Take the 2-minute tour ×
Stack Overflow is a question and answer site for professional and enthusiast programmers. It's 100% free, no registration required.

I understand that a char variable can accept a null character(1 byte) i.e; \0 as its value but, I don't understand how a char variable in my application below accepts a pointer(4 bytes) as its value and still works properly?

int main()
    char p[10]="Its C";
    p[3]='\0';                // assigning null character 
    p[2]=NULL;               //  assigning null pointer to a char variable
    p[1]=(void *)0;          //  assigning null pointer to a char variable
    return 0;

Note: GCC Compiler (32 Bit Linux Platform).

share|improve this question
Did your compiler produce any warnings for this program? If so, please edit your question to show them to us. –  Keith Thompson Apr 11 '13 at 17:28
@Grijesh Chauhan Thanks for editing –  E F Apr 11 '13 at 18:55
@KeithThompson , That was an online editor ,which was not giving any warnings. –  E F Apr 11 '13 at 18:57
What online editor lets you compile code but hides warnings from you? –  Keith Thompson Apr 11 '13 at 19:05
Ick. Hiding warnings like that is pretty bad. But there is a workaround. If your program fails to compile, it will show both error messages and warnings. Temporarily add a #error directive, and it will show you the warnings. (But there doesn't seem to be a way to specify compiler options.) You're much better off using a compiler directly if that's at all practical. –  Keith Thompson Apr 11 '13 at 19:31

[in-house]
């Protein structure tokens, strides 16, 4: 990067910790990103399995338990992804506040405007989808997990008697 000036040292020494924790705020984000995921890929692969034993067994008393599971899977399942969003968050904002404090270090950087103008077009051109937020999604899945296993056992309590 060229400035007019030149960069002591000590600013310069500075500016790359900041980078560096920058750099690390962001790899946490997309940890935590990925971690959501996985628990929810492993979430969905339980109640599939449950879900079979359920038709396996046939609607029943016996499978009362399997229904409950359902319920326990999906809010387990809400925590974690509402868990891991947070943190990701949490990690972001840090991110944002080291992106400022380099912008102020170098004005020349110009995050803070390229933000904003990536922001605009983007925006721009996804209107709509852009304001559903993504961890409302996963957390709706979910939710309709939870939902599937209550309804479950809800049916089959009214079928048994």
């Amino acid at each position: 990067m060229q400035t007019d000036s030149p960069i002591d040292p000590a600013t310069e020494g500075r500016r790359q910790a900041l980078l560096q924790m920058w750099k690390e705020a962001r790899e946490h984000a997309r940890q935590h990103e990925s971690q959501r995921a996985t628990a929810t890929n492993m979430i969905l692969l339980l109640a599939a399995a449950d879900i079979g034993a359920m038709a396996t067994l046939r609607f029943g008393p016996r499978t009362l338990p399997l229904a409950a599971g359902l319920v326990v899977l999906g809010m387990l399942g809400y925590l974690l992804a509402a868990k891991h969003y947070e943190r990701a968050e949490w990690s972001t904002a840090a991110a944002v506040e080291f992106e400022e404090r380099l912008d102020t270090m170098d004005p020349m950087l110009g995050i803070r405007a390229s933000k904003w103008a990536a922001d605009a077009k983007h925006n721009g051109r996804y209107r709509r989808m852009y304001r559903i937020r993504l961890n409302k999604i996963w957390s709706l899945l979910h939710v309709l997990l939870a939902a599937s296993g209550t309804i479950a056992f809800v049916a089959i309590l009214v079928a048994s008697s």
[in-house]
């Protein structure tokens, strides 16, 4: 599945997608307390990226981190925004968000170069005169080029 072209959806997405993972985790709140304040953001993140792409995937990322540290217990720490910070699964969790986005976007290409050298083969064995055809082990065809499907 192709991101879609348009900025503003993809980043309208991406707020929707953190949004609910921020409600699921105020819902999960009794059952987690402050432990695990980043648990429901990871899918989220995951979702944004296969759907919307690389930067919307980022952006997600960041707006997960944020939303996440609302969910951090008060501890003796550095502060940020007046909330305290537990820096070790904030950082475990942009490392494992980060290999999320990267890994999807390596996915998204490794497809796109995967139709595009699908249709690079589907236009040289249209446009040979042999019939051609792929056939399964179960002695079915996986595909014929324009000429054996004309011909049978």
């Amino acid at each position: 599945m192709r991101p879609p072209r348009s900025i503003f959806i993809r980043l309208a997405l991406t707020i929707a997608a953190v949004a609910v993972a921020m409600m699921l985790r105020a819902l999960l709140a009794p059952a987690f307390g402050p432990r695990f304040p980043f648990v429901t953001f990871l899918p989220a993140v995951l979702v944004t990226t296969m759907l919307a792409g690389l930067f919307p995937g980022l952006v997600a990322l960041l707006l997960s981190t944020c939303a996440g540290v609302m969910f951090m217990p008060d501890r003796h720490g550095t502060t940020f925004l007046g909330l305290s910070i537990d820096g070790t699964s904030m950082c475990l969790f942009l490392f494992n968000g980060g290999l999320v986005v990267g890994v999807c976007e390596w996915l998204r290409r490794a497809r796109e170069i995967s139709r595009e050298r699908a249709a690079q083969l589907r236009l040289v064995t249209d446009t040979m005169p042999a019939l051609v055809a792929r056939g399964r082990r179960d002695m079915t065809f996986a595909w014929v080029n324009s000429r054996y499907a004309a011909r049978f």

5 Answers 5

up vote 8 down vote accepted

The NULL macro is required to expand to "an implementation-defined null pointer constant".

A null pointer constant is defined as "An integer constant expression with the value 0, or such an expression cast to type void *". Counterintuitively, this definition does not require the expansion of NULL to be an expression of pointer type. A common implementation is:

#define NULL 0

A null pointer constant, when used in a context that requires a pointer, may be implicitly converted to a pointer value; the result is a null pointer. It may also be explicitly converted using a cast, such as (int*)NULL.

But there's no requirement that an expression that qualifies as a null pointer constant may only be used in such a context. Which means that if the implementation chooses to define NULL as above, then this:

char c = NULL; // legal but ugly

is legal and initializes c to the null character.

Such an initialization is non-portable (since NULL may also expand to ((void*)0) and misleading, so it should be avoided, but a compiler is likely to let it through without warning; NULL is expanded to 0 by the preprocessing phase of the compiler, and later phases see it as char c = 0;, which is legal and innocuous -- though personally I'd prefer char c = '\0';.

I just tried your example on my own 32-bit Ubuntu system, with gcc 4.7. With no options specified, the compiler warned about both p[2]=NULL; and p[1]=(void *)0;:

c.c:8:9: warning: assignment makes integer from pointer without a cast [enabled by default]
c.c:10:9: warning: assignment makes integer from pointer without a cast [enabled by default]

The second warning is to be expected from any C compiler; the first indicates that NULL is actually defined as ((void*)0) (running the code through gcc -E confirms this).